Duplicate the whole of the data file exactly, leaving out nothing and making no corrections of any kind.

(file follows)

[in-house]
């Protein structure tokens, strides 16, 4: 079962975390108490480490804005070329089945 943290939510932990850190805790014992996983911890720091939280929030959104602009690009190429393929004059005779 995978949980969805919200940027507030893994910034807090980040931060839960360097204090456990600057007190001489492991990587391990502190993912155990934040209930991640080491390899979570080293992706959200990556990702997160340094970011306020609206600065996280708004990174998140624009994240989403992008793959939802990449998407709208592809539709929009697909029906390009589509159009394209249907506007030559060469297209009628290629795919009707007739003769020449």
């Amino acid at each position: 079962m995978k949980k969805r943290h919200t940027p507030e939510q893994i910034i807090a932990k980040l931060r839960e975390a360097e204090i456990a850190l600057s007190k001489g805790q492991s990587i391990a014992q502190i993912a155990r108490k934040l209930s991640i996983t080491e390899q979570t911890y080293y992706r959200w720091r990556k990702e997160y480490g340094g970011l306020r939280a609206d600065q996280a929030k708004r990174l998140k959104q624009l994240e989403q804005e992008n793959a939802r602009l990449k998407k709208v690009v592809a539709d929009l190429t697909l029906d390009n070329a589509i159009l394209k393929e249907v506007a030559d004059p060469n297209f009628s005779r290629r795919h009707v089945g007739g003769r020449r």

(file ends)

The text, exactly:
[in-house]
């Protein structure tokens, strides 16, 4: 079962975390108490480490804005070329089945 943290939510932990850190805790014992996983911890720091939280929030959104602009690009190429393929004059005779 995978949980969805919200940027507030893994910034807090980040931060839960360097204090456990600057007190001489492991990587391990502190993912155990934040209930991640080491390899979570080293992706959200990556990702997160340094970011306020609206600065996280708004990174998140624009994240989403992008793959939802990449998407709208592809539709929009697909029906390009589509159009394209249907506007030559060469297209009628290629795919009707007739003769020449």
């Amino acid at each position: 079962m995978k949980k969805r943290h919200t940027p507030e939510q893994i910034i807090a932990k980040l931060r839960e975390a360097e204090i456990a850190l600057s007190k001489g805790q492991s990587i391990a014992q502190i993912a155990r108490k934040l209930s991640i996983t080491e390899q979570t911890y080293y992706r959200w720091r990556k990702e997160y480490g340094g970011l306020r939280a609206d600065q996280a929030k708004r990174l998140k959104q624009l994240e989403q804005e992008n793959a939802r602009l990449k998407k709208v690009v592809a539709d929009l190429t697909l029906d390009n070329a589509i159009l394209k393929e249907v506007a030559d004059p060469n297209f009628s005779r290629r795919h009707v089945g007739g003769r020449r």